In the middle of the saddest time of this last 6 weeks, I was able to get away for a few days. I sat in a roundhouse with my sisters, and passed on my blessing for strong endings and brave new beginnings. It went into a cauldron tended by a beautiful woman land guardian, along with the spells, prayers and wishes of nineteen other women. It was stirred in, mixed together with ocean totems and we have each taken a jar of it home. Mine is sitting here expectantly, waiting. In a way, I guess that is what I am doing. Sitting, waiting, for what, I do not know. But there is a space growing, so we will see.
In the meantime, there is plenty of work and organising to be done with Wool Against Weapons – 25 weeks left! And I am counting all the small blessings that are keeping me going in this winter time of change……
the best rice pudding in the world – you clever girl, for nailing the ultimate recipe and sharing it with me -
……a funny beast to share it with, he makes me smile (when I am not wanting to kill him for his bad deeds)
….sharing the best and maddest time with gorgeous women, preparing food together and laughing A LOT…
….the gentle smell of Suzi’s beeswax melting slowly in my kitchen, to make balm and honey…
…..finally seeing two years worth of ocean treasure collected up and ready to make into totems by my ocean sister…
….and because Imbolc’s light has quietly crept in to this winter grey, the making of Brigids crosses and the wonderfulness and pale green of spring bulbs – the sweetest blessing. May we all slowly unfurl ourselves, mend and stretch in to this new time….
February 10, 2014 5 Comments
Ah ha! You thought I really had been sitting on my bad ass on the sofa after last months wee confessional, didn’t you? Oh you faithless friends. No, I have been uncharacteristically focused and disciplined, after the idea sprang into my head to make all my christmas presents (foolish girl). So I wondered if you fancied a little wander around my stitchy offerings – goodness knows you will appreciate them more than my children will……so walk this way…..
Right, so the staple of the presents are….drum roll….lavender bags!! Yay, no surprises there. But despite the quantities I’ve made, they have actually been quite fun and easy, and my Husquavarna machine and I have only fallen out a couple of times in the making. I call that a result…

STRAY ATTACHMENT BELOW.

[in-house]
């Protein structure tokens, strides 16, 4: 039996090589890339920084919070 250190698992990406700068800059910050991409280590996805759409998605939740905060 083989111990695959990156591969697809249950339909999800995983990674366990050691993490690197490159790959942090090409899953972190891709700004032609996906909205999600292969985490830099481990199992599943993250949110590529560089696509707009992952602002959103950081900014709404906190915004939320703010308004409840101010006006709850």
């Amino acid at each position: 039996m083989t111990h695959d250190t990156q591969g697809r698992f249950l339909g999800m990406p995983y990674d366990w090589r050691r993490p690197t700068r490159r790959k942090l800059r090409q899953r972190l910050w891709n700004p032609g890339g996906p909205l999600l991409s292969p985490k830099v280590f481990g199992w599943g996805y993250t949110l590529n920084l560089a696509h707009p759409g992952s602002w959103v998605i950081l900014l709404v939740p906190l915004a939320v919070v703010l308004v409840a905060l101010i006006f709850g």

Next up, cushions for the boys…when it came down to it, common sense and compassion prevailed, I just couldn’t give my 15 year old and 20 year old a lavender bag each. I have shown no such mercy to my mother and certain friends however. Too bad amigos.
My goddaughter has a little hand painted sketchbook in a bag for all her best 7 year old thoughts (and they be many and wondrous); and here is the long awaited University blanket for our 19 year old daughter – which had been wildly behind schedule – so thanks to my sweet friend Dareth for all her help in getting it finished!
There are other presents, but they must remain secret (as their recipients read my bloggy offerings) and I’d hate to upset the Solstice elfves. I was lucky enough to have my own hand made present too, from the legendary Bad Jo, who made me a bag filled with everything I need to make a gluten free Sour Dough loaf of bread – oh marmite toast, you shall be mine once more…..happiness
So with presents done, there was just enough time for a little bit of a frisky adventure to London with my favourite bad girl and other equally deviant compadres (I clearly mean well behaved and nicely mannered friends) – and all was sparkly, fun and a million miles from that slave driving sewing machine….marvellous
Now I am back home again, in the Solstice time, breathing a little slower now that I know the light is returning. All is quiet and gentle and good.
The stockings are filled, tangerines assembled (love a good tangerine, or mandarin, I’m not fussy) and the tree decorated. It is time to sit back and be cosy, watch the light wherever it may fall in the house.
Let the twinkling time begin…Solstice blessings to you all…thank you for journeying with me down these B roads I seem to be taking, it is such a pleasure to share them with you. It has been a year of oceans, pink wool, awesome friends and the ubiquitous cake of all naughtiness. Love, love.
December 22, 2013 1 Comment
I’m home, I’m teenaged out…and I am due some normal time (please? someone point me in the right direction?). It feels good to be back in Stroud, and immersed in our green valleys again. It feels good to be doing what I usually do at home – knitting, working in the garden on my laptop, herding cats… you know, the sort of thing that I’ve come to expect in this circus we call everyday.